Saturday, May 13, 2006

Fireeye – Pye in the Skye?

Fireeye came out of stealth last week. The company has raised $6.5 in Series A funding from two of Silicon Valley’s marquee Venture Capital firms – Sequoia Capital and Norwest Venture Partners. The Sequoia partner involved is Gaurav Garg (my fellow ARL alum) and Promod Haque (who else?) is leading the round from Norwest. The fact that Haque’s success in enterprise networking is rivaled only by his fellow Delhi-ite means that this company might be worth watching.

Fireeye works on what they call effortless Network Admission Control (NAC). Before I get into what I think their product does, a short blurb on what NAC is: a huge security threat to organizations in recent years has been employees and visitors bringing in their (potentially infected) laptops into the corporate network. Since this is something that cannot be caught by a gateway device, what is needed is a policy that decides what hosts to let into the network and what hosts to leave out. NAC is a Cisco led initiative that helps IT-managers make that decision. Cisco has a list of NAC partners whose products it recommends. Since Fireeye is not on that list, it looks to me that they’re using the term (NAC) to differentiate themselves from Cisco recommended solutions.

The reason? The use case for most NAC products on the market is pretty much the same today. Someone who wants to bring their laptop on the network takes it to their sysadmin who makes a call on whether or not to admit the laptop based on the recommendation on the NAC product in use. Pretty much every NAC product that’s in use today does one of two things: Determine whether or not a host (1) is patched (2) complies with an organization’s security policy. While Fireeye does not claim to do either of these things, what they claim to have is the ability to detect whether or not a host is an imminent threat to the network (thereby eliminating the overhead incurred by the sysadmin while using state-of-the-art NAC products). Their catch-phrase seems to be -- "If it doesn't infect, let it connect."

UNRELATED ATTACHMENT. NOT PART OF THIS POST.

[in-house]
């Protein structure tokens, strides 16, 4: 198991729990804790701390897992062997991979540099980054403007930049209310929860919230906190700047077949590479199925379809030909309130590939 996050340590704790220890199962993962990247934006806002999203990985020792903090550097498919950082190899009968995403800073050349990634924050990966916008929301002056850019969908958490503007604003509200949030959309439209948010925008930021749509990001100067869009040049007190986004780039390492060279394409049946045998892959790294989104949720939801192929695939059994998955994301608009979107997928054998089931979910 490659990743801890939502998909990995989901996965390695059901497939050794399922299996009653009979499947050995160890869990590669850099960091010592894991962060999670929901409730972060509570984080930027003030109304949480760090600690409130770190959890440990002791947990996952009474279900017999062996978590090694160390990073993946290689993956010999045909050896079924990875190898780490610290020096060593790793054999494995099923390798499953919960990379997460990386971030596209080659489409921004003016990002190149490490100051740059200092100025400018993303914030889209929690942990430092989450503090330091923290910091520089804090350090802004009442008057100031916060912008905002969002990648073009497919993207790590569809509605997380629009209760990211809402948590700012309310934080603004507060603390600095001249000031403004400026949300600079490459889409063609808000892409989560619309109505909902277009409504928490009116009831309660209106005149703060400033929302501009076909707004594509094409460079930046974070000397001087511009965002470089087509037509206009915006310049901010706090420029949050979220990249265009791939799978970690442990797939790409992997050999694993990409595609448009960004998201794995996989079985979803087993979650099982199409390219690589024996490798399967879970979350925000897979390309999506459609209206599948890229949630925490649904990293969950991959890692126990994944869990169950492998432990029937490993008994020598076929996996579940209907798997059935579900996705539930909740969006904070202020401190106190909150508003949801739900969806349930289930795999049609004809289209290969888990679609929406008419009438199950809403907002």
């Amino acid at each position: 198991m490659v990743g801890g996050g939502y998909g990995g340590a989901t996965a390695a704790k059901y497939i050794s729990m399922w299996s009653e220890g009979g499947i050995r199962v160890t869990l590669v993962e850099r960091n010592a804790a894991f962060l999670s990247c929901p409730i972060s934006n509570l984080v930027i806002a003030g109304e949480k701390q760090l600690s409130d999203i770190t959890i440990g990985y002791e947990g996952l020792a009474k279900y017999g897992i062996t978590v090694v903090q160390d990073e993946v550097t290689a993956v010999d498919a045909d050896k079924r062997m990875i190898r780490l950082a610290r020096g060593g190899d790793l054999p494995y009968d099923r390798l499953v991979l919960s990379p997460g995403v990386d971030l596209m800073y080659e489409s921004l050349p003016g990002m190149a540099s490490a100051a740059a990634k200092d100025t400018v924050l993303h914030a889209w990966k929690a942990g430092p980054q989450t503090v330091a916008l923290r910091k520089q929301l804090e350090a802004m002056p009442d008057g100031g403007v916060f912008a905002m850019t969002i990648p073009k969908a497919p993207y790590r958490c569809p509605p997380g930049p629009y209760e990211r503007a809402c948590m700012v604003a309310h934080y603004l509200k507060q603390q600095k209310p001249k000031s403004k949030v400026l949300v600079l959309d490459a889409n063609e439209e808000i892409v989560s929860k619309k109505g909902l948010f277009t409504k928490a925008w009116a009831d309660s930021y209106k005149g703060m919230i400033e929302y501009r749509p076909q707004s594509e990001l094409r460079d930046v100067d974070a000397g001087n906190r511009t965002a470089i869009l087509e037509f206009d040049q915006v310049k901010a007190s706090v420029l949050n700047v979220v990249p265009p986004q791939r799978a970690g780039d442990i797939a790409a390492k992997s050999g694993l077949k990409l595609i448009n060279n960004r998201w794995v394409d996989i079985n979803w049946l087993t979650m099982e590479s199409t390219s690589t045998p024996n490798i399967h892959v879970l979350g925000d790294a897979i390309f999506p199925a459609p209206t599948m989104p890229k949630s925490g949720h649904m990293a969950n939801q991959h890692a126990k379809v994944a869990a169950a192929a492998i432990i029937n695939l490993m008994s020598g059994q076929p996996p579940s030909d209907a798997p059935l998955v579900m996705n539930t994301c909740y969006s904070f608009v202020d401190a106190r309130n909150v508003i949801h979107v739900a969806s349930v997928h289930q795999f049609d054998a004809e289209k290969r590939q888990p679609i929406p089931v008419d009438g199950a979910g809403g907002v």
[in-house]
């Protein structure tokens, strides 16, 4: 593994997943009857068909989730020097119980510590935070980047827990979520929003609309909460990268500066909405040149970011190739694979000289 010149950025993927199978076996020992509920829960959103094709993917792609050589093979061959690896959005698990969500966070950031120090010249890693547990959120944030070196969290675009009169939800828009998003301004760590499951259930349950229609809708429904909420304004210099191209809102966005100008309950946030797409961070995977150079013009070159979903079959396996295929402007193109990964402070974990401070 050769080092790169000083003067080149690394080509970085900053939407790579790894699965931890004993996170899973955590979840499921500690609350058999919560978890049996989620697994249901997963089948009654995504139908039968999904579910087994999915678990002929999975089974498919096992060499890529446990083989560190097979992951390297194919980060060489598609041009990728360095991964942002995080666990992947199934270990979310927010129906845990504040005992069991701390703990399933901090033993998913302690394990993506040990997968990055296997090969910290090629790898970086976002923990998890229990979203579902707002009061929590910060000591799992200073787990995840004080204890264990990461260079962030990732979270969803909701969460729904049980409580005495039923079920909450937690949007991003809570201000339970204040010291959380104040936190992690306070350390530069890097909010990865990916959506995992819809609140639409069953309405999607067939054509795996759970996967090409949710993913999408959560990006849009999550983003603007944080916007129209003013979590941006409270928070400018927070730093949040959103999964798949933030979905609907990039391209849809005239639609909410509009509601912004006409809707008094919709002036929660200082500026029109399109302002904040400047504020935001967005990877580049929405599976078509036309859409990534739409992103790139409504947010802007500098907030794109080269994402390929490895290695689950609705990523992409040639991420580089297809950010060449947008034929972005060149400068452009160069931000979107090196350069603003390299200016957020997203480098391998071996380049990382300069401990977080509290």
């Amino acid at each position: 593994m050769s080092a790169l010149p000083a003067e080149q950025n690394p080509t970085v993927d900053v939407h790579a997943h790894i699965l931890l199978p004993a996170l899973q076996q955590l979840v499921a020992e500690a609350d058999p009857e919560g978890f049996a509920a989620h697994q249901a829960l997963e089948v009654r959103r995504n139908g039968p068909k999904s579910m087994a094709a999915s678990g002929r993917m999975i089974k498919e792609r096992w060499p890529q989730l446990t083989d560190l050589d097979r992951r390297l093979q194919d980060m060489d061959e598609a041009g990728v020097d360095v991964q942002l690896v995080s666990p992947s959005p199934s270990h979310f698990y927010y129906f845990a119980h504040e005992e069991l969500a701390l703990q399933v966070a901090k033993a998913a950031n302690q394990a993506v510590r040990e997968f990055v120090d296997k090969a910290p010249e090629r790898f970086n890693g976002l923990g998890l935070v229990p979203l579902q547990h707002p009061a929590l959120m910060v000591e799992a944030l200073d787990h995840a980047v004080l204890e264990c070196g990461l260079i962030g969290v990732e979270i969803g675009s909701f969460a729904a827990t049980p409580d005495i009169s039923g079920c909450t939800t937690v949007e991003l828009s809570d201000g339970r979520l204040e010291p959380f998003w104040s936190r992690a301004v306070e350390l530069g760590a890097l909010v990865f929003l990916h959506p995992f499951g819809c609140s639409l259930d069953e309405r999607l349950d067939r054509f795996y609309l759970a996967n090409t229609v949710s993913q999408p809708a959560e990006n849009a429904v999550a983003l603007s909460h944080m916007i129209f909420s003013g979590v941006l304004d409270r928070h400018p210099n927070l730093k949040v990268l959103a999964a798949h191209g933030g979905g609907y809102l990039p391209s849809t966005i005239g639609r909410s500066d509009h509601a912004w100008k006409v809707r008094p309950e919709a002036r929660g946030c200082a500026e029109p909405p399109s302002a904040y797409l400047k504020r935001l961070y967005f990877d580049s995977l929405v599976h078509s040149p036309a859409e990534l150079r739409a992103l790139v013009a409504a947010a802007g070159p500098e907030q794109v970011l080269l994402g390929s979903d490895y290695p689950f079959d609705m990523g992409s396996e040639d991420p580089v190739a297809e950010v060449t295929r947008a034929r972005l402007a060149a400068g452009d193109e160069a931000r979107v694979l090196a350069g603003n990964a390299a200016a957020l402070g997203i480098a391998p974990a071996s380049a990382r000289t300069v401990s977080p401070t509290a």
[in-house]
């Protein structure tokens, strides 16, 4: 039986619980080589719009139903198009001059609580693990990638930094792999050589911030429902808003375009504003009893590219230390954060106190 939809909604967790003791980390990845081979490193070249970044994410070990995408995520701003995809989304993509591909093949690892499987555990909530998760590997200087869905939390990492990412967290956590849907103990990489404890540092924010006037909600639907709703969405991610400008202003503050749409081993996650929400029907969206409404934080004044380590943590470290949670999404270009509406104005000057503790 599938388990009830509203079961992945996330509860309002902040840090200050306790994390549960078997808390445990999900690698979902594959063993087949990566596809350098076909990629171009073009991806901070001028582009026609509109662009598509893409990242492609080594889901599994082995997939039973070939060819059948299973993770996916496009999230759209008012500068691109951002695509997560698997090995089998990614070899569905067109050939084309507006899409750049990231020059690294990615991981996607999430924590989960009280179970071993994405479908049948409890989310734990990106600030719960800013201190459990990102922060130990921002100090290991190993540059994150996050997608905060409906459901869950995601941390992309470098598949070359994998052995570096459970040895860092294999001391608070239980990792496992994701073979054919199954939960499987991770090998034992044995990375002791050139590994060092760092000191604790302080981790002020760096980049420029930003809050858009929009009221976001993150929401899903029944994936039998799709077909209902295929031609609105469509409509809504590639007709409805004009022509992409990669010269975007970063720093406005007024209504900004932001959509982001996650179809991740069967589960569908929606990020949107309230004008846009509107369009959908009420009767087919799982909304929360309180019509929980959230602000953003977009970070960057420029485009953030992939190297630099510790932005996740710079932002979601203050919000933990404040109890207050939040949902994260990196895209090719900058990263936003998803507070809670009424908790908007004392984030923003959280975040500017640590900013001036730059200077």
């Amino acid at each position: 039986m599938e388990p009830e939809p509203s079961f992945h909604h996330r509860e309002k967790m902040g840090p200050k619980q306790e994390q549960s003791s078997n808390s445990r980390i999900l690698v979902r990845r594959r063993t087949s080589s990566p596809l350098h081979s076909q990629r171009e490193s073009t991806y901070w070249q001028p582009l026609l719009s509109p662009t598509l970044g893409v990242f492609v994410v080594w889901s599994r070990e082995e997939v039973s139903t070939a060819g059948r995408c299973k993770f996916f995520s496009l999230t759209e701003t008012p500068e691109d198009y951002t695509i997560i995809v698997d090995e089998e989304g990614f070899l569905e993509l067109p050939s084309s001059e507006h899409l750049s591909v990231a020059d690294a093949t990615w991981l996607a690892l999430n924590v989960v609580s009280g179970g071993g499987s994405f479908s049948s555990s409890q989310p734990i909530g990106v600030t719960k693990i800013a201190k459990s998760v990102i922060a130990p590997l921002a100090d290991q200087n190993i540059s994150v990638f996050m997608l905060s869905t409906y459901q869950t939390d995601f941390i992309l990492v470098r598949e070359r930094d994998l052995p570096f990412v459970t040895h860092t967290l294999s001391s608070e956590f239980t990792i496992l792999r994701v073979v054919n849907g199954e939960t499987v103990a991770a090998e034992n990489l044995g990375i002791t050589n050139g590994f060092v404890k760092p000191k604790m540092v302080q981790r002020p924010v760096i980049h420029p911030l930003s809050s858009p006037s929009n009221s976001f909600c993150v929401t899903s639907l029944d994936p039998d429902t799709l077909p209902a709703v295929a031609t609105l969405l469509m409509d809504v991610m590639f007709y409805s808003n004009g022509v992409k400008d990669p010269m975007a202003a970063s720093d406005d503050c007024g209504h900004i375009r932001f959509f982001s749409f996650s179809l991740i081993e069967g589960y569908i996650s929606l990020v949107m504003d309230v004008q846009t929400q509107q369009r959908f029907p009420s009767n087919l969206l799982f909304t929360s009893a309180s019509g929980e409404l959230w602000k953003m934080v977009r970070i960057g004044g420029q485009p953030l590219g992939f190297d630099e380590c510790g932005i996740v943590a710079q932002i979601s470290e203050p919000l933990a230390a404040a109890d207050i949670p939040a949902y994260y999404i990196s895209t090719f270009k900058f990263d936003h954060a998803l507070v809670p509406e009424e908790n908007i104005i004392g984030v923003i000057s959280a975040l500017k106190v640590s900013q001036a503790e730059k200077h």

How is this done? (Anything past this point in the post is a result of conjecture – isn’t that what blogs are for? :)). The Fireeye device runs multiple instances of Windows that are used as a sandbox of sorts. The device receives a port mirror of all traffic that traverses a switch. It downloads executables that are traversing the network and observes the effect of running them (by monitoring the IDT/GDT or attempts to write to the Windows registry for example). This is certainly not the first time sandboxing is being used to identify malware. Security vendors routinely use systems like these as an integral part of their research infrastructure. But what Fireeye has done represents the first attempt by a company to move this functionality to the network switch. The key question for any gateway based product is how real-time can it be? Malware authors are known to employ stealth techniques (the executable remains dormant for several hours or even days (thanks to Rajesh for this piece of insight)) to defeat precisely these types of systems. I am not sure if Fireeye does anything to get past these sorts of tactics.

The other thing that product literature said about this product is the sysadmin is alerted via email or SNMP once the device has made a determination that a host constitutes an imminent threat to the network. If I were a sysadmin, this would be a hard sell to me. What if I were away eating Masaman curry at my favorite Thai restaurant when I get that critical email that says – “Host X is about to hose your network and cost you your job.” The point I am trying to make is this product will at best serve to compliment existing NAC solutions and not replace them. Yet another weapon in an organization’s security arsenal (which is what most security products are anyways). Companies are likely to continue being anal about admitting only patched hosts and policy compliance (esp. in the wake of SOX).


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